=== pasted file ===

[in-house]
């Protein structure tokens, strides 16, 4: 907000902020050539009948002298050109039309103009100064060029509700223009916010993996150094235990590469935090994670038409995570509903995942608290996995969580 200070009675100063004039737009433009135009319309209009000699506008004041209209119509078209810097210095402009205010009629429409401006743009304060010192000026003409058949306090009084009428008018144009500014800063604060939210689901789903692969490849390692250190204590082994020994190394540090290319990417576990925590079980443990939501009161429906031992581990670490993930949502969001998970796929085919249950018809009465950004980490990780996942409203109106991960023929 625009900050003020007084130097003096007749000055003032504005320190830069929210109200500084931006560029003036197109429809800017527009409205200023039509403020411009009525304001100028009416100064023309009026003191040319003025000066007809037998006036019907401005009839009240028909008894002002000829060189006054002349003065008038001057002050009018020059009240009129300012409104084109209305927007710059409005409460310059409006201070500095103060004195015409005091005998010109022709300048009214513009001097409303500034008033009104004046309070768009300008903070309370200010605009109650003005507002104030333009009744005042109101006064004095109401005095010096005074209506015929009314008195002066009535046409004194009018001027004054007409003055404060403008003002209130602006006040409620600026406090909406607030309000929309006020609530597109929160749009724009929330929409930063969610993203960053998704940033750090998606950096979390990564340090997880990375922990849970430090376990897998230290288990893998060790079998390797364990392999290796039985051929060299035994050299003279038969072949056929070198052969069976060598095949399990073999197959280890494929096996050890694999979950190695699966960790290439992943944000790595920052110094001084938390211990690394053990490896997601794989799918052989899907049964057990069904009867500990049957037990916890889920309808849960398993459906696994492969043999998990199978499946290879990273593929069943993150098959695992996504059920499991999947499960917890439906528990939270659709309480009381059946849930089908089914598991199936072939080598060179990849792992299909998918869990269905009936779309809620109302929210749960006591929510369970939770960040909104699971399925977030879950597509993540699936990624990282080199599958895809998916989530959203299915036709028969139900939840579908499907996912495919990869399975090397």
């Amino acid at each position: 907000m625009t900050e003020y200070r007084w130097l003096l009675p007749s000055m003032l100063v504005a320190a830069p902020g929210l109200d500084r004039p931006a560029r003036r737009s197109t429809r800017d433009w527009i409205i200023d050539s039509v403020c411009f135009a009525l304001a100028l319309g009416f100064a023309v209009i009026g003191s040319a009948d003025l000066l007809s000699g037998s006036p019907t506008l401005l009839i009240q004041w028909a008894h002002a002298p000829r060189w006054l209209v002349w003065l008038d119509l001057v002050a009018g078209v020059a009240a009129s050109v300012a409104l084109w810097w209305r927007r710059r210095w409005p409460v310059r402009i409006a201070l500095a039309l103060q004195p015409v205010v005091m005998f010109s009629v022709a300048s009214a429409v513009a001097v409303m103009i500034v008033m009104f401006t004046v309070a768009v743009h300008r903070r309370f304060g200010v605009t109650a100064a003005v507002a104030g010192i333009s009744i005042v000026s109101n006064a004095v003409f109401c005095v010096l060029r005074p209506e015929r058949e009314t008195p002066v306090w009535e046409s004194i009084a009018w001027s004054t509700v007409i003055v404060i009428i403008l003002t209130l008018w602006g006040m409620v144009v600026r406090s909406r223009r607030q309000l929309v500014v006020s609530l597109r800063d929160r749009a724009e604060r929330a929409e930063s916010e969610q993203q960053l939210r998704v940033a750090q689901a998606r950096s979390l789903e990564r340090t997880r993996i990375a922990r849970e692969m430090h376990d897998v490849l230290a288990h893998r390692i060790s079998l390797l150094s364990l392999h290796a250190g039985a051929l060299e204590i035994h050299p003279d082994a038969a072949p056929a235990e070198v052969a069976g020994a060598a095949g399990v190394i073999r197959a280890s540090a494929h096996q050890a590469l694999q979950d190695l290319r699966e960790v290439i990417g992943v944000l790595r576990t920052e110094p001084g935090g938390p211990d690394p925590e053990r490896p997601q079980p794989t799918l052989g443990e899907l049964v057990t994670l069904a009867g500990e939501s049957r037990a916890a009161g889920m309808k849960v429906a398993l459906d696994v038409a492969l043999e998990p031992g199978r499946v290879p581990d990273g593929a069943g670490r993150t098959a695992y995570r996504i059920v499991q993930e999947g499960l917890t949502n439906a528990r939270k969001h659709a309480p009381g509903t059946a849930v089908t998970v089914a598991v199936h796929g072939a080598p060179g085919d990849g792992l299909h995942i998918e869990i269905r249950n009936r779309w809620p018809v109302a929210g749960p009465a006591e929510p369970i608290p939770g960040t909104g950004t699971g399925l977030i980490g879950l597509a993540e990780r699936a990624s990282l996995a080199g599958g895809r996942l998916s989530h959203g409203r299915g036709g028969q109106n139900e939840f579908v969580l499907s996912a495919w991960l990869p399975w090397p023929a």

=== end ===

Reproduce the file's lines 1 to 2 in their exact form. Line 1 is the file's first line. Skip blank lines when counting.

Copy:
[in-house]
């Protein structure tokens, strides 16, 4: 907000902020050539009948002298050109039309103009100064060029509700223009916010993996150094235990590469935090994670038409995570509903995942608290996995969580 200070009675100063004039737009433009135009319309209009000699506008004041209209119509078209810097210095402009205010009629429409401006743009304060010192000026003409058949306090009084009428008018144009500014800063604060939210689901789903692969490849390692250190204590082994020994190394540090290319990417576990925590079980443990939501009161429906031992581990670490993930949502969001998970796929085919249950018809009465950004980490990780996942409203109106991960023929 625009900050003020007084130097003096007749000055003032504005320190830069929210109200500084931006560029003036197109429809800017527009409205200023039509403020411009009525304001100028009416100064023309009026003191040319003025000066007809037998006036019907401005009839009240028909008894002002000829060189006054002349003065008038001057002050009018020059009240009129300012409104084109209305927007710059409005409460310059409006201070500095103060004195015409005091005998010109022709300048009214513009001097409303500034008033009104004046309070768009300008903070309370200010605009109650003005507002104030333009009744005042109101006064004095109401005095010096005074209506015929009314008195002066009535046409004194009018001027004054007409003055404060403008003002209130602006006040409620600026406090909406607030309000929309006020609530597109929160749009724009929330929409930063969610993203960053998704940033750090998606950096979390990564340090997880990375922990849970430090376990897998230290288990893998060790079998390797364990392999290796039985051929060299035994050299003279038969072949056929070198052969069976060598095949399990073999197959280890494929096996050890694999979950190695699966960790290439992943944000790595920052110094001084938390211990690394053990490896997601794989799918052989899907049964057990069904009867500990049957037990916890889920309808849960398993459906696994492969043999998990199978499946290879990273593929069943993150098959695992996504059920499991999947499960917890439906528990939270659709309480009381059946849930089908089914598991199936072939080598060179990849792992299909998918869990269905009936779309809620109302929210749960006591929510369970939770960040909104699971399925977030879950597509993540699936990624990282080199599958895809998916989530959203299915036709028969139900939840579908499907996912495919990869399975090397």